Big Daddy Gumbo
Houston music legend Tommy Dardar, affectionately dubbed ‘Big Daddy Gumbo’ passed away in July of 2017. Over his storied career Dardar played alongside Lightnin’ Hopkins, Jimmy Reed, John Lee Hooker, Bo Diddley, Willie Dixon, The Neville Brothers and more. He was known for his deep, soulful voice, soaring blues harp and magnanimous personality. His 1999 release, Fool for Love, also produced by Tony Braunagel, drew attention to his songwriting in addition to his vocal and harp skills. Given his unexpected death, many though that would be his last enduring musical statement.
However, Dardar had begun work on a follow-up project in 2001, but that got sidetracked likely due to finances and possibly other issues. Dardar’s friends were aware of the unfinished recordings and eventually, through the leadership of Braunagel, produced this posthumous album in Dardar’s memory. The sessions were initially recorded in California with a core group of players often associated with producer and drummer Braunagel. Many of these same players are still supporting or have supported Bonnie Raitt as well. They are among the best blues musicians, including Hutch Hutchinson (bass), Jon Cleary (piano), Johnny Lee Schell (guitar), Mike Finnigan and Barry Seelen (organ), Joe Sublett (saxophone), and a host of background vocalists including Teresa James and Terry Wilson. Don’t let the location fool you. This is Gulf Coast swamp music at its best.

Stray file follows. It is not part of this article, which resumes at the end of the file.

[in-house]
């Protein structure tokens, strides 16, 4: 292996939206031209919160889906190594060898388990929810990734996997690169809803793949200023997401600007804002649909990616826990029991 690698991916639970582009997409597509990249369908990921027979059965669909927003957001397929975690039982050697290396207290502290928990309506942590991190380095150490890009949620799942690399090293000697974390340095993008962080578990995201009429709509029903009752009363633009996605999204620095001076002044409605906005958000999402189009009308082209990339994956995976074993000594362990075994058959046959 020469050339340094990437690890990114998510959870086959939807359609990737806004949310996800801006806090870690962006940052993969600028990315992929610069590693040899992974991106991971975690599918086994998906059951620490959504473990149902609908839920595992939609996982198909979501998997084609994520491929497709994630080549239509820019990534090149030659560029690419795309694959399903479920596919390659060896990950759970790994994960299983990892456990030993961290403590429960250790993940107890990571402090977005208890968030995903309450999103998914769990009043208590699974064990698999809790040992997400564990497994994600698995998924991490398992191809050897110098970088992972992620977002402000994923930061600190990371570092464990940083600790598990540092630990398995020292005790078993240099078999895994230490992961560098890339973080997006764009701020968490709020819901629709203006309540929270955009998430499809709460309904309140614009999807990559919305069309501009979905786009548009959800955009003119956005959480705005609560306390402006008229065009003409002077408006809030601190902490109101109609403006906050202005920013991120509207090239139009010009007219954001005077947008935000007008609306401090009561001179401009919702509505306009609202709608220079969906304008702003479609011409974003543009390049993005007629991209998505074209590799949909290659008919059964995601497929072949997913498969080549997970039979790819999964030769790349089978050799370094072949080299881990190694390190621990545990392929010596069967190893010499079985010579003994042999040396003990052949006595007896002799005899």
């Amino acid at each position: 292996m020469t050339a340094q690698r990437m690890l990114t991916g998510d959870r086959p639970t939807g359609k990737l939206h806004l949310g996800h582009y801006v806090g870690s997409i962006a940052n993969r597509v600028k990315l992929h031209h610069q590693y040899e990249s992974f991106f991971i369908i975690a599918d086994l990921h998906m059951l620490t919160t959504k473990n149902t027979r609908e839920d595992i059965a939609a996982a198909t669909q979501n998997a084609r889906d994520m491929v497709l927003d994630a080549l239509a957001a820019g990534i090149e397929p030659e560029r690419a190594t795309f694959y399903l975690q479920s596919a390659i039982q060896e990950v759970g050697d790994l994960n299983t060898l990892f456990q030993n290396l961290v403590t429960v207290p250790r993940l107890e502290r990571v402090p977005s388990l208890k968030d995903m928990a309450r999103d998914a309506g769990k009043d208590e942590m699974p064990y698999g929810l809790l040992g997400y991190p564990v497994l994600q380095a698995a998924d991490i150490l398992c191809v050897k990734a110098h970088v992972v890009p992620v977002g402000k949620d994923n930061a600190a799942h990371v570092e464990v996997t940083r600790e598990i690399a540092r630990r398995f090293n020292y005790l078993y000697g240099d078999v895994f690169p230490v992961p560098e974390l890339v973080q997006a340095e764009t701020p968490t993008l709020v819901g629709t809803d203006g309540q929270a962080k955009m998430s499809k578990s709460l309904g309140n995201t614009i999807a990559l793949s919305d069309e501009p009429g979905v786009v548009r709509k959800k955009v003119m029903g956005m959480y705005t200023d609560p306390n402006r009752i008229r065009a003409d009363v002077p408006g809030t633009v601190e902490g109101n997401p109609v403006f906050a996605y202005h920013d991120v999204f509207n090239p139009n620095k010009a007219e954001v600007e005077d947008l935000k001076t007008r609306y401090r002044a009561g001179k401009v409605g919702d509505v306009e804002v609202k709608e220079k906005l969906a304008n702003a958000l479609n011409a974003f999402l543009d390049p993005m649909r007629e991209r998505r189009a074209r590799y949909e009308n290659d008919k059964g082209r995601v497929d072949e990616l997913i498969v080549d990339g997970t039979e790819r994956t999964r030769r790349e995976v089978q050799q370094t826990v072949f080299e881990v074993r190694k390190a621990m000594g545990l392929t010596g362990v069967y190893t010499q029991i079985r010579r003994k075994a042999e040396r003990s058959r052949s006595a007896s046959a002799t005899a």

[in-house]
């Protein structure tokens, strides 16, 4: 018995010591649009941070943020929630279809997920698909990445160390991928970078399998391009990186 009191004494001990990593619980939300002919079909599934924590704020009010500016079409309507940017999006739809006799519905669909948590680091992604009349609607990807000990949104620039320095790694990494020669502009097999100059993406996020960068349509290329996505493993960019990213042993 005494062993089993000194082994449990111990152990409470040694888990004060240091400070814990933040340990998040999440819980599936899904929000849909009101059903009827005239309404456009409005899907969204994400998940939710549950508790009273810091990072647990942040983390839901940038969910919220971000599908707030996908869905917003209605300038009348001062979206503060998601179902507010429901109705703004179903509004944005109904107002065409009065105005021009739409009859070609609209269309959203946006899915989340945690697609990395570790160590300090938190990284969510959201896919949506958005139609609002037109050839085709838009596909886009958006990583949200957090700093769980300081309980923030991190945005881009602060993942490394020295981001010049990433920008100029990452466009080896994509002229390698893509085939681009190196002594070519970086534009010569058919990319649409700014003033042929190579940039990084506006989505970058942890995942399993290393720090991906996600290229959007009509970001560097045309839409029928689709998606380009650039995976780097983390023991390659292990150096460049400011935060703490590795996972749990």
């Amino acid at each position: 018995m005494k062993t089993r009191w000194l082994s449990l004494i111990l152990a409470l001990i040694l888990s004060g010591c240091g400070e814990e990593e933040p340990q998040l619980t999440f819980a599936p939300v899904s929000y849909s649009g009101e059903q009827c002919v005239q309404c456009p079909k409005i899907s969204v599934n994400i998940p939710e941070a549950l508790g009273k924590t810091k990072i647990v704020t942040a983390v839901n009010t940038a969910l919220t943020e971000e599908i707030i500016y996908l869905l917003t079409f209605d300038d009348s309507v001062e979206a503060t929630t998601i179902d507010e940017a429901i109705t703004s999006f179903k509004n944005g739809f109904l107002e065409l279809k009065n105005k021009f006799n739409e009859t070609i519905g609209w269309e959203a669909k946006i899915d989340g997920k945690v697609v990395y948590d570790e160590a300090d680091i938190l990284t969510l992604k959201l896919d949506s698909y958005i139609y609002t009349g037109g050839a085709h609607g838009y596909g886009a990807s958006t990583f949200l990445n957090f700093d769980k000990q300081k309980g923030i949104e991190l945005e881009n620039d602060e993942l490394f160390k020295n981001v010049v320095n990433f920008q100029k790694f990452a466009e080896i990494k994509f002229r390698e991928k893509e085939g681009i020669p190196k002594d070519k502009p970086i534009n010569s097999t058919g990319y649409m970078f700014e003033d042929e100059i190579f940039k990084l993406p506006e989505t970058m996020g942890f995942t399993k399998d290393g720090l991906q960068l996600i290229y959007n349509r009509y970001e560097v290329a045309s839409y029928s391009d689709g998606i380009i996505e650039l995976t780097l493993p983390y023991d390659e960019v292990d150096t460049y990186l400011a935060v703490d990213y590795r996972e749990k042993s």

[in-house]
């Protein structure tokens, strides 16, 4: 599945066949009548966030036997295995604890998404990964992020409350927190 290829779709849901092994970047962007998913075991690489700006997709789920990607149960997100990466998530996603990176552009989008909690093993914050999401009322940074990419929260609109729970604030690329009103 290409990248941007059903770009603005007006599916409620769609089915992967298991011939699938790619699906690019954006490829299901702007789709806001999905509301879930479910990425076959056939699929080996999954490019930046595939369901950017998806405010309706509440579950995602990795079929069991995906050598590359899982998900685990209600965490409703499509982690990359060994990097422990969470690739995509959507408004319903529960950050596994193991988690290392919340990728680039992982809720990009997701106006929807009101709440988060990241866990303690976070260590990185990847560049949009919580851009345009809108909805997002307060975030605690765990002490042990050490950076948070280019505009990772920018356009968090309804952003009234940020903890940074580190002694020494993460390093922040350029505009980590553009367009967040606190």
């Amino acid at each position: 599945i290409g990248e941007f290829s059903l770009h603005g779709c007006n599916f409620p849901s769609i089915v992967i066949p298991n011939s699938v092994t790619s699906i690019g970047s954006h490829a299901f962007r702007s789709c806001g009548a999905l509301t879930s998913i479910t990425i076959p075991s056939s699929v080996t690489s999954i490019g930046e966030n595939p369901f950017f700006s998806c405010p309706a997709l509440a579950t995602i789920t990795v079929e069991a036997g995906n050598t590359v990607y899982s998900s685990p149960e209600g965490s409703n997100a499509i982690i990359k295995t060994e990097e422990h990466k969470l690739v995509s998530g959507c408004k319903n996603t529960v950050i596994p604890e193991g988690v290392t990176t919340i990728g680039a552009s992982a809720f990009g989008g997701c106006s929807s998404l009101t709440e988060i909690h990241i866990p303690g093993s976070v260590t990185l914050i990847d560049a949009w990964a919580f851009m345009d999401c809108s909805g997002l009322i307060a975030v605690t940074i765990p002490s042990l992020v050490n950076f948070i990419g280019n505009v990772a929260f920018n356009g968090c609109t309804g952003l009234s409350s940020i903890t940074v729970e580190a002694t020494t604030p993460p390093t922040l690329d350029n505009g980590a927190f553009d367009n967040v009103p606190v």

Here is an excerpt from The Houston Press August 10, 2017 where Braunagel was interviewed, “I guess I met him around ’69 or ’70. We were in different bands,” Braunagel says by phone from Los Angeles. “We were all kind of playing around the hippie cafes and hippie joints. Our relationship goes back to those days. Lots of fun, lots of youth…wild and crazy music days. Musically, he and I always kind of hit on the same note. I grew up playing rhythm and blues in Houston. Being from Houma, Louisiana, he had some real roots in that music. We just kind of related and over the years we stayed in touch. I left there in the early ’70s and when I’d come back, I’d always hook up with Tommy…We just had this camaraderie and liked each other…he was close enough that when my mom was still alive, he would go check on her every once in a while. My brother lived there and everything but still he would go check on her. He had a big heart, he would help everybody, he was always there for other people. If there was a benefit for somebody else, Tommy was there, working his thing, making sure he could help out.”
Braunagel says it took four days for his engineer to rescue the tracks from a digital data-storage file but was pleased to finish the project. “It’ll be his legacy, it’ll be a recording that everybody can enjoy, and everybody will have something of Tommy Dardar to hold in their hearts,” he says.
Schell, Cleary, and Wilson did most the writing with two tunes from Dardar – “Headed Down to Houma” and In My Mind.” The disc is filled with plenty of slide guitar, Dardar’s harp, Cleary’s Crescent City piano chops and writing the definitive NOLA tracks “C’mon Second Line” and the gorgeous ballad “Let’s Both Go Back to New Orleans.” His own tune “In My Mind” will remind you of a Delbert McClinton ballad. Whether singing the ballads or the up-tempo swamp tunes, Dardar is sounds both soulful and powerful. If there’s a quibble, it’s only that there are only 9 tracks; clocking in at a little over 30 minutes. Guess we need to listen to Fool for Love too.
- Jim Hynes
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